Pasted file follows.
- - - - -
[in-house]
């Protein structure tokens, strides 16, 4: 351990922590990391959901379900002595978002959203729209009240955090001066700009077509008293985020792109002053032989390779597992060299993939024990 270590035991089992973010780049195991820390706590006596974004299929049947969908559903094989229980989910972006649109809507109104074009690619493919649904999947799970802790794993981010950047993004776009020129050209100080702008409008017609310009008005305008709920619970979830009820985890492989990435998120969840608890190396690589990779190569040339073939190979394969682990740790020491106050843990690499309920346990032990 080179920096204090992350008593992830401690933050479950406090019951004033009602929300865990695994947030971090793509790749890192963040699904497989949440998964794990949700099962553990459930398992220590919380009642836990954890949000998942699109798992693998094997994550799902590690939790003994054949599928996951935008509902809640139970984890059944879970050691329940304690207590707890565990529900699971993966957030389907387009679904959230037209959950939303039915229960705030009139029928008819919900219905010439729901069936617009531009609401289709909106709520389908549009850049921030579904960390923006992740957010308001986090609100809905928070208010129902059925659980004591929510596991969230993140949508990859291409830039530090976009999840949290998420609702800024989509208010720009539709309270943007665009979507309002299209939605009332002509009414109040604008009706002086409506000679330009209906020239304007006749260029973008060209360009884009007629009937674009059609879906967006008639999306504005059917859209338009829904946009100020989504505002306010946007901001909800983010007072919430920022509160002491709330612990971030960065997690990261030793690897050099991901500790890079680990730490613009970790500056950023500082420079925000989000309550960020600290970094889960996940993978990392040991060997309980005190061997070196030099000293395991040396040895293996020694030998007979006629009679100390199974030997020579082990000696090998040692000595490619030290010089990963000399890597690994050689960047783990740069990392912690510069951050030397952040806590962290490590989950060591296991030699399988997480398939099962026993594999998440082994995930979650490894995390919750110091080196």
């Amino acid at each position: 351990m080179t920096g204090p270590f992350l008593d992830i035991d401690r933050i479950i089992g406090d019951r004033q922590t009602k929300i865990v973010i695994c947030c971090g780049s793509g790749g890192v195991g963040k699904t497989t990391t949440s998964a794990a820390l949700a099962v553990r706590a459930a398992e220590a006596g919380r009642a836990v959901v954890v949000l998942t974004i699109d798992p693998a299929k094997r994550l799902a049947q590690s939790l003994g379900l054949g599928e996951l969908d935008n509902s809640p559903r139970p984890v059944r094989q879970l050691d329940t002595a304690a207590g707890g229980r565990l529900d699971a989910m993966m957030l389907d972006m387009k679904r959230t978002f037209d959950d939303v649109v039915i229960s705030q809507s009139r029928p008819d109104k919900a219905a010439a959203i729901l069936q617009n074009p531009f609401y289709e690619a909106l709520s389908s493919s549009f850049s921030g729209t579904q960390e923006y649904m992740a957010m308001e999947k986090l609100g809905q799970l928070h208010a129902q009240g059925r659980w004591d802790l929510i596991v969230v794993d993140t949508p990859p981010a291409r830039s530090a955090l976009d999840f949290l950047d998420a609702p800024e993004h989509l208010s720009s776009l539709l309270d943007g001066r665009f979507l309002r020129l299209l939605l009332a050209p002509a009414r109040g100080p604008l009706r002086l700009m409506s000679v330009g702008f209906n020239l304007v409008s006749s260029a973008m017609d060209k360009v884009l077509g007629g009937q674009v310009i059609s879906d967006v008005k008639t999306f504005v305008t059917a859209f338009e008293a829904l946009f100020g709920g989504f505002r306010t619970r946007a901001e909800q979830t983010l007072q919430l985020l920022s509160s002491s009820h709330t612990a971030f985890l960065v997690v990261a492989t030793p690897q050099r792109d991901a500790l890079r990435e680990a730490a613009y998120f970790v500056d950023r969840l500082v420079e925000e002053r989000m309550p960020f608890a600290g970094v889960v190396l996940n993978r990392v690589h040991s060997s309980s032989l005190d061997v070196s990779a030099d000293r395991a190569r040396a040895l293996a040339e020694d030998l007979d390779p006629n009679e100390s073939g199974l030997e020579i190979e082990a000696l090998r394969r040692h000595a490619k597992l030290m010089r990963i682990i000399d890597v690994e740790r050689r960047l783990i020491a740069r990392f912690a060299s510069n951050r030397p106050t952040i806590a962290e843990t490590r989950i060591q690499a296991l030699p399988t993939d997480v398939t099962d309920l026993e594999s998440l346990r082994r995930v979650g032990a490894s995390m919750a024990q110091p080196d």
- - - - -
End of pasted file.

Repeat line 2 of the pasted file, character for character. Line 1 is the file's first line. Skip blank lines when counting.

């Protein structure tokens, strides 16, 4: 351990922590990391959901379900002595978002959203729209009240955090001066700009077509008293985020792109002053032989390779597992060299993939024990 270590035991089992973010780049195991820390706590006596974004299929049947969908559903094989229980989910972006649109809507109104074009690619493919649904999947799970802790794993981010950047993004776009020129050209100080702008409008017609310009008005305008709920619970979830009820985890492989990435998120969840608890190396690589990779190569040339073939190979394969682990740790020491106050843990690499309920346990032990 080179920096204090992350008593992830401690933050479950406090019951004033009602929300865990695994947030971090793509790749890192963040699904497989949440998964794990949700099962553990459930398992220590919380009642836990954890949000998942699109798992693998094997994550799902590690939790003994054949599928996951935008509902809640139970984890059944879970050691329940304690207590707890565990529900699971993966957030389907387009679904959230037209959950939303039915229960705030009139029928008819919900219905010439729901069936617009531009609401289709909106709520389908549009850049921030579904960390923006992740957010308001986090609100809905928070208010129902059925659980004591929510596991969230993140949508990859291409830039530090976009999840949290998420609702800024989509208010720009539709309270943007665009979507309002299209939605009332002509009414109040604008009706002086409506000679330009209906020239304007006749260029973008060209360009884009007629009937674009059609879906967006008639999306504005059917859209338009829904946009100020989504505002306010946007901001909800983010007072919430920022509160002491709330612990971030960065997690990261030793690897050099991901500790890079680990730490613009970790500056950023500082420079925000989000309550960020600290970094889960996940993978990392040991060997309980005190061997070196030099000293395991040396040895293996020694030998007979006629009679100390199974030997020579082990000696090998040692000595490619030290010089990963000399890597690994050689960047783990740069990392912690510069951050030397952040806590962290490590989950060591296991030699399988997480398939099962026993594999998440082994995930979650490894995390919750110091080196």